The response, mostly private, to the following book was so good I want to repost it: Verlyn Verbrugge is known to many authors as their editor, but few know of his expertise in reading and interpreting the Bible, so I’m quite happy to recommend his brief meditation on Christmas, called A Not-So-Silent Night: The Unheard Story of Christmas and Why It Matters
It is not unusual for pastors and parents to wander into the observation that Christmas season has gotten out of hand; it is not unusual, at the same time as that wandering, to admit that not much can be done about it. But Verlyn’s book might be what we need: a book that examines the underbelly, the dark side, of the Christmas story.
Christmas was a time of pain, of humiliation, of fear and of danger. Verlyn suggests that the cross lurks over the Christmas scene, and giving such themes more attention at Christmas has the capacity to bring us back to the gospel we believe and the gospel we are called to preach. Think of how we sing about Bethlehem and then think of Mary’s (or Rachel’s) Bethlehem.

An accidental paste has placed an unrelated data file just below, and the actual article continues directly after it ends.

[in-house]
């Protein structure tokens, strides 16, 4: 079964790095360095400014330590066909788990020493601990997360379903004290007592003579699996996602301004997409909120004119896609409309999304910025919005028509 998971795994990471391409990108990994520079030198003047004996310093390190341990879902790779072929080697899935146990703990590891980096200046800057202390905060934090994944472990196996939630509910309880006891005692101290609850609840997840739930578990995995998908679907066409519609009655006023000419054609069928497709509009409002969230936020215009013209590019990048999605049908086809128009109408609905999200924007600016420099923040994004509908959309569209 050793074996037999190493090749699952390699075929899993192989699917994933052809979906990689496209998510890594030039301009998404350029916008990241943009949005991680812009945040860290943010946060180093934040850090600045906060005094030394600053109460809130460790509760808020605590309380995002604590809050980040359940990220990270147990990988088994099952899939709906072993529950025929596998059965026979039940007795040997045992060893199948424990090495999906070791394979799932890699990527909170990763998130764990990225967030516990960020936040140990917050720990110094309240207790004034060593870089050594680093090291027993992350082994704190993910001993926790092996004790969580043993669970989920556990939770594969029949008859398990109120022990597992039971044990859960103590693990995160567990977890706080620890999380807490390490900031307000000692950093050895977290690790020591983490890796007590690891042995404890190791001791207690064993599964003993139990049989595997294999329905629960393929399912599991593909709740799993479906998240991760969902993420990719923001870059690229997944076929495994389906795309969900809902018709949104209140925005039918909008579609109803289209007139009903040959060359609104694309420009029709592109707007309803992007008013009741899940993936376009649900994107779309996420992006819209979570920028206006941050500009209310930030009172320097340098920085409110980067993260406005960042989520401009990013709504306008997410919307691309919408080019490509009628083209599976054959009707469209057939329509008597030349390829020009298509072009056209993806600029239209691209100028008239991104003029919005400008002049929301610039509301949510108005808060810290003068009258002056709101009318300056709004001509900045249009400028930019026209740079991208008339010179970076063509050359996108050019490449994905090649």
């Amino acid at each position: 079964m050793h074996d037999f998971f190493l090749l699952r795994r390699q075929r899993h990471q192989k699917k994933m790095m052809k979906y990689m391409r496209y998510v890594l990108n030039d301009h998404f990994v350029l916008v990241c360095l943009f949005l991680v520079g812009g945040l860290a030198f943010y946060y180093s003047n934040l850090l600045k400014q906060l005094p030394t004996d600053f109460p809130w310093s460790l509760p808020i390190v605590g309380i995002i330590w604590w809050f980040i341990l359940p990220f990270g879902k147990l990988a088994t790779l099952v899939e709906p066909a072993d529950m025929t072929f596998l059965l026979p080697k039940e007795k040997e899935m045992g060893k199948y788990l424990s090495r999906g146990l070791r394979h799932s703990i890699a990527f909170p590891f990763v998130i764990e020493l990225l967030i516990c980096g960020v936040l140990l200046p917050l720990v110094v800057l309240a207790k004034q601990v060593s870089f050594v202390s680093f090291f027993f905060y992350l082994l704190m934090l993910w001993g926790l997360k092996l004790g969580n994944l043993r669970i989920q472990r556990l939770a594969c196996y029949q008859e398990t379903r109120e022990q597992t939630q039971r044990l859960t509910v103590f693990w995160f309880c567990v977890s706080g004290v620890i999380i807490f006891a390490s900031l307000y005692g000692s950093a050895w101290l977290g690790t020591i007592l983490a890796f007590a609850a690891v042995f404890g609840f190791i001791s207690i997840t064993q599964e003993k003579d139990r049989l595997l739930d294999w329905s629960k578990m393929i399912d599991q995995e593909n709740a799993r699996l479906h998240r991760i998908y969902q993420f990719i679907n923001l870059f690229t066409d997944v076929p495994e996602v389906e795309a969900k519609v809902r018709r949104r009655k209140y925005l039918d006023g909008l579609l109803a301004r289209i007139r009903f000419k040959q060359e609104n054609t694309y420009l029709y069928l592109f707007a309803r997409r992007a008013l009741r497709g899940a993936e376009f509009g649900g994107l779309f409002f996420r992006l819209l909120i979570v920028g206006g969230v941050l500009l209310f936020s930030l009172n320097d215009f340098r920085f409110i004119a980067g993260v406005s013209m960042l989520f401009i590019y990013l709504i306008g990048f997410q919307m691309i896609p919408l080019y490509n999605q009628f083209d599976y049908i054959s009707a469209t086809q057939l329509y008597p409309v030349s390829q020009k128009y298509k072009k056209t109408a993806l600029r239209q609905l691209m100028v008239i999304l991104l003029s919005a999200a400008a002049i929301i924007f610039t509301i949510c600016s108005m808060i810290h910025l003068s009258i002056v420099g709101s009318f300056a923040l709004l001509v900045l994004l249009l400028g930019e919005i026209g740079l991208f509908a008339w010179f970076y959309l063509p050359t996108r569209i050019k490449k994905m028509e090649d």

Eleven short chapters, good for a week of devotional reading — or perhaps late at night in the quiet of one’s home.
Let me put it this way: the Olympics have a vision – for all nations to put aside their difference to participate in healthy, fair competition. Christmas is not a time for us to put aside our differences but for us to stare into the face of God’s love and the incredible depths to which our God has gone to make his loving grace and redemptive love real.